Bartow History Museum collects firsthand accounts for COVID-19 project

By MARIE NESMITH
Posted 5/14/20

Striving to chronicle the county’s experience during COVID-19, Bartow History Museum is reaching out to the public for firsthand accounts. “The purpose of this project is to document how …

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Bartow History Museum collects firsthand accounts for COVID-19 project

Posted
Striving to chronicle the county’s experience during COVID-19, Bartow History Museum is reaching out to the public for firsthand accounts. 

“The purpose of this project is to document how COVID-19 has changed the lives of all of us socially, culturally and economically,” BHM Director Trey Gaines said. “We want to capture the stories, memories and physical reminders that represent lives of doctors, nurses, business owners, employees, families, teachers, students, religious, civic and government leaders, and others in Bartow County during this historic time.”

As part of the museum’s permanent collection, the submissions may be used in various ways, including future exhibits, research or posts on social media. 

“These collected materials will be preserved so that future generations will have the opportunity to learn from our experiences,” Gaines said. “We want to give people an opportunity to add their experiences to the historical record, demonstrating that no matter how large or small the impact this has had on our lives, it’s all part of our collective history.”

Temporarily closed due to the pandemic, BHM’s gift shop, multi-purpose room, and permanent and temporary exhibits are housed in the 1869 Courthouse at 4 E. Church St. in Cartersville, under the Church Street bridge. Permanent exhibits include “A Sense of Place,” “Bartow Beginnings,” “Community Champions,” “People at Work,” “The Coming War” and “Toward New Horizons.”

“When the museum closed in mid-March, we began creating digital content that we made available to the public through email, website and social media to remain engaged with the community,” Gaines said. “As the virus spread and life drastically changed, both globally and locally, we knew we needed to come up with ways to document this significant period in our history.

“We began collecting articles and photographs that documented the impact of COVID-19 at the state and county level, but we also wanted to involve the community so that we could get a broader picture of how the virus was affecting local people. Modeling approaches used by other museums and historical organizations around the state, we developed a system for anyone who wants to contribute their experiences to be able to share them and have them archived at the Bartow History Museum.”

Gaines encourages Bartow residents to submit photographs, stories, and audio and video files online at bartowhistorymuseum.org. BHM opened the COVID-19 in Bartow County project to the public Saturday.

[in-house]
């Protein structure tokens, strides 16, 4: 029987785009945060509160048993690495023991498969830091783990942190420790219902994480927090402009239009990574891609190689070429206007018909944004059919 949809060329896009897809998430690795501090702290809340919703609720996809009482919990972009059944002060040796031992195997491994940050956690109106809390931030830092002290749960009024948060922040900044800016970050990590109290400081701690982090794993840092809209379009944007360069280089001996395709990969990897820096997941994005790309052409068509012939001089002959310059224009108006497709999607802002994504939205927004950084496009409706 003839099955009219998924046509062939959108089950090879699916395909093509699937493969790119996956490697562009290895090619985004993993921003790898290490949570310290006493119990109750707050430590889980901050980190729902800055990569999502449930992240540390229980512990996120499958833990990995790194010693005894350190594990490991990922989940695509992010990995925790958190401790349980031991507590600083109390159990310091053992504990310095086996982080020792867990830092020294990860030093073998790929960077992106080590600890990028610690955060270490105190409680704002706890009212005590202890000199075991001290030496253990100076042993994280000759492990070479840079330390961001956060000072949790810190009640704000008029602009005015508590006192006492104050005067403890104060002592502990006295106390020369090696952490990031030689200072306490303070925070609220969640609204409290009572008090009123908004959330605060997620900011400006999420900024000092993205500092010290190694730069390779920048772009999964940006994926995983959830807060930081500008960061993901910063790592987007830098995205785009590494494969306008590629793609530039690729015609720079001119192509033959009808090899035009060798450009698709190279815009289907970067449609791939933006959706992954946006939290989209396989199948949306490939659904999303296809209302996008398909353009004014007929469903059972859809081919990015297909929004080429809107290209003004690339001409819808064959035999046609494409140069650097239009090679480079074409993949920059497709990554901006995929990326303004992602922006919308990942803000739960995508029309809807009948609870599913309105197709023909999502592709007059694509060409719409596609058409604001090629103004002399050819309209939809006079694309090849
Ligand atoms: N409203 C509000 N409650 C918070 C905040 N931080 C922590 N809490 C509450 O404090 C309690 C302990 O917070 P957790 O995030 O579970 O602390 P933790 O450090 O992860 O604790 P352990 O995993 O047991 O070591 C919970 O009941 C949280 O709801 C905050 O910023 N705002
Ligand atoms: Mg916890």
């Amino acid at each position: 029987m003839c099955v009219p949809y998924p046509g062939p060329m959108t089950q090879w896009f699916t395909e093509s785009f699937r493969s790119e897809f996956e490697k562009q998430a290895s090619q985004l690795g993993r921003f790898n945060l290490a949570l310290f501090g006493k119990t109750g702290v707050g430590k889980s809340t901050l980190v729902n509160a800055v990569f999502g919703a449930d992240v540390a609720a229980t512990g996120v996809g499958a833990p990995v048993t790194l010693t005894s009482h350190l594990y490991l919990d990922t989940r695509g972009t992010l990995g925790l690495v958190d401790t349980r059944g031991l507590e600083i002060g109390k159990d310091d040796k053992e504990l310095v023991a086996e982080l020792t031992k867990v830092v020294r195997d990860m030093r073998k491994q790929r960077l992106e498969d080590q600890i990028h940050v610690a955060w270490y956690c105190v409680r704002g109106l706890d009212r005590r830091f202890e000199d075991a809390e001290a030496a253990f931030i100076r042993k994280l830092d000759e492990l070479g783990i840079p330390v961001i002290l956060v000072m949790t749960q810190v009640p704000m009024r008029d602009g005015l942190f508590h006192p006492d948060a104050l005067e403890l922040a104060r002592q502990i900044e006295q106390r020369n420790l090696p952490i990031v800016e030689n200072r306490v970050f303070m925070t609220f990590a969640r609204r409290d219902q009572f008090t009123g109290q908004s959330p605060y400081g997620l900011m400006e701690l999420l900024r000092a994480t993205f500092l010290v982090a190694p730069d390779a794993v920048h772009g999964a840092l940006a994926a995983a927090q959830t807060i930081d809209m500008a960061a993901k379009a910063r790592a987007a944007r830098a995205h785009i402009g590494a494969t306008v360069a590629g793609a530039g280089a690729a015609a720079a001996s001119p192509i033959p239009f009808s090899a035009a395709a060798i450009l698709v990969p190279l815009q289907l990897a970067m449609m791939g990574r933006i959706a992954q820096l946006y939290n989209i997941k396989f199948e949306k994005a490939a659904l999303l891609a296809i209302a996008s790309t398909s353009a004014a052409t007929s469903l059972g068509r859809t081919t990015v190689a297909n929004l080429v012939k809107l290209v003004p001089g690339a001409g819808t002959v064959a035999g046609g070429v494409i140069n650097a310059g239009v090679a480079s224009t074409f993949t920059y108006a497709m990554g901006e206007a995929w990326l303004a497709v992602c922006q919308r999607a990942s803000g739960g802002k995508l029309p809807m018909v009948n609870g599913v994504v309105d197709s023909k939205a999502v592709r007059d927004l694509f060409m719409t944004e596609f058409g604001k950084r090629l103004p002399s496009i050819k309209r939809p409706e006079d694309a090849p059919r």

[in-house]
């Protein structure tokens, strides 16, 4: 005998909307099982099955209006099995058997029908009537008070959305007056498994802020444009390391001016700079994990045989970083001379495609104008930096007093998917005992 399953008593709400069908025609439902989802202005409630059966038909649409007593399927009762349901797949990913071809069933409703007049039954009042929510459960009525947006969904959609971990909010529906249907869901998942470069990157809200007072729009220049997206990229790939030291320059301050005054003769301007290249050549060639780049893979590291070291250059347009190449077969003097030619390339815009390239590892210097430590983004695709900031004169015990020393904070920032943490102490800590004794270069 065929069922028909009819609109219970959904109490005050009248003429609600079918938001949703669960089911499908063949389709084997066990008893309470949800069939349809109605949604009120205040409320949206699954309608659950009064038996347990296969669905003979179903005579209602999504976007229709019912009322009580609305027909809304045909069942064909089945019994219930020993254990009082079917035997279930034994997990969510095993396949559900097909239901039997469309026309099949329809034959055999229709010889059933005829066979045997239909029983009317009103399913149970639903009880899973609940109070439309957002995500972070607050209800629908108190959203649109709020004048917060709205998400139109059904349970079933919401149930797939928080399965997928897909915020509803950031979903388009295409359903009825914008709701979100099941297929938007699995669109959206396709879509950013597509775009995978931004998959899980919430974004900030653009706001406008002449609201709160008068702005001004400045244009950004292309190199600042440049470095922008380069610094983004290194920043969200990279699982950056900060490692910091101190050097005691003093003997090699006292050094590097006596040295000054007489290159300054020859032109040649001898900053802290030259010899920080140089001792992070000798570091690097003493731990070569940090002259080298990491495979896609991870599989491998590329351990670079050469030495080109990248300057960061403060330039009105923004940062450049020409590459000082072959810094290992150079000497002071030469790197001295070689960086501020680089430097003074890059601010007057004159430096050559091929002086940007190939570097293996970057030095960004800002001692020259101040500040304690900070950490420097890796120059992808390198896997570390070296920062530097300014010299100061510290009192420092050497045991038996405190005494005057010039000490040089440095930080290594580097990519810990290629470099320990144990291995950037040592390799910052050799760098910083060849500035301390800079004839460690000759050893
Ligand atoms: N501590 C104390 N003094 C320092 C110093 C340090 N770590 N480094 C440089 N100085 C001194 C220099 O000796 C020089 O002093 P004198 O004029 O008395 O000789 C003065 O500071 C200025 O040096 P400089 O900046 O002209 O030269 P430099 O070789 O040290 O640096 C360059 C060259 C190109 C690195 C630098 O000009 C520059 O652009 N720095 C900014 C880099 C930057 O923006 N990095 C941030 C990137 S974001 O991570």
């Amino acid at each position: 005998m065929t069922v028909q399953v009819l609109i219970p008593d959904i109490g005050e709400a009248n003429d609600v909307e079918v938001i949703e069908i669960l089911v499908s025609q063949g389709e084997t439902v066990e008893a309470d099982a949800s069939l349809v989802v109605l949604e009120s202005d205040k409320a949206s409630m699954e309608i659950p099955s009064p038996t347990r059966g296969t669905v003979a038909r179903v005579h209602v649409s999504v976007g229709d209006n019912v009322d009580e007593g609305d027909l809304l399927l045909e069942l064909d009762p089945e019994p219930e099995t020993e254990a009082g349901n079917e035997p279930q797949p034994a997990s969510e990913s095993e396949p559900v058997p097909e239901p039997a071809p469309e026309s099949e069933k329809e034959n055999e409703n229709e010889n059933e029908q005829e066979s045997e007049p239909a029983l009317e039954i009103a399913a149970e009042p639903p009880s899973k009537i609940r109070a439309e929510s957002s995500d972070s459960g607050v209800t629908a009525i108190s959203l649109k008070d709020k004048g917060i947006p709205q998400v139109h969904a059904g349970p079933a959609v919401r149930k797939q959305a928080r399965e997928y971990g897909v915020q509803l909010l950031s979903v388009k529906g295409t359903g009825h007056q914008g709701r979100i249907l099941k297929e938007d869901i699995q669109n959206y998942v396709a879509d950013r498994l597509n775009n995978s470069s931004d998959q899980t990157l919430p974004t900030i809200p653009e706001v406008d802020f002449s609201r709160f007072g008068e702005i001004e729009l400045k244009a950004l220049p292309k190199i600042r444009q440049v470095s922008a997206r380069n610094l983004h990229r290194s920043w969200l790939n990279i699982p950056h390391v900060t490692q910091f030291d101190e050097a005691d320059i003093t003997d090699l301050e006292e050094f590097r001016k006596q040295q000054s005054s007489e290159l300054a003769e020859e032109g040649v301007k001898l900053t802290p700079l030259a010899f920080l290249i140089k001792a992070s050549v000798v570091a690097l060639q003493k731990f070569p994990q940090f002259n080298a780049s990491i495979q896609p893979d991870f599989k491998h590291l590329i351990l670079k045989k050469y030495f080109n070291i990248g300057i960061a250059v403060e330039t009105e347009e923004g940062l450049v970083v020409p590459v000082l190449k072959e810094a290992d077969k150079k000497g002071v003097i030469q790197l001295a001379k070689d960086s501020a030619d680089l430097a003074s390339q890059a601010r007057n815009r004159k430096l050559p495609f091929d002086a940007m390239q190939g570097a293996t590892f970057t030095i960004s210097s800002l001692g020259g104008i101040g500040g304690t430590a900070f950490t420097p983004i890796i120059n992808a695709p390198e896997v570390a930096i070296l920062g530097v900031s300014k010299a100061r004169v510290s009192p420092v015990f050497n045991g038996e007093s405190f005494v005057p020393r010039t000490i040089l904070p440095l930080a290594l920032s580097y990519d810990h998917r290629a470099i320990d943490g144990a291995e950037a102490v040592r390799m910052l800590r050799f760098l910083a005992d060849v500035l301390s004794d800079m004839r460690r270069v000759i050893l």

“Accepting submissions in a variety of formats allows individuals to share their experiences in a way that is comfortable and unique to them, including photographs, short videos, journal entries, sound recordings, homemade signs or banners and more,” Gaines said. “Although we have only recently opened the project to the community, we have received a number of submissions including photos of volunteers serving food and making face masks, of a birthday party car parade, a video documenting downtown Cartersville in the early days of shelter in place, and written stories of business closures, at-home Sunday School classes and time for old hobbies.

“Each of us has a unique perspective and story to tell, and it is important that we capture the diversity of experiences of medical professionals on the front lines to students learning from home and missing school events to struggling business owners to community volunteers and many others.”

Among those already joining the BHM’s COVID-19 in Bartow County project is Brenda Harris. In promoting the overall effort, the museum shared her written story to supporters in its weekly email.

According to Harris’ submission, “‘When the virus hit our county and the schools closed, my granddaughter, Abbey, immediately asked me to get her a mask for her and all of our family. So, the mask making began with my fabric stash and with what little elastic I had on hand. I proceeded to make about 60 or so masks for family and friends.’”

After sewing face coverings for two neighbors, demand for her creations skyrocketed when one posted her flower mask on Facebook. 

“Within about 15 minutes, my Facebook exploded with requests,” Harris wrote. “I put an order in for 100 yards of elastic, which took a month to come [in]. Elastic became impossible to get. ... Eventually I moved to using pony tail bands until more elastic was available. 
 
“I have a difficult time saying no, so I continue to make more as requests come in and supplies are available. As of today, I have made approximately 500 masks.”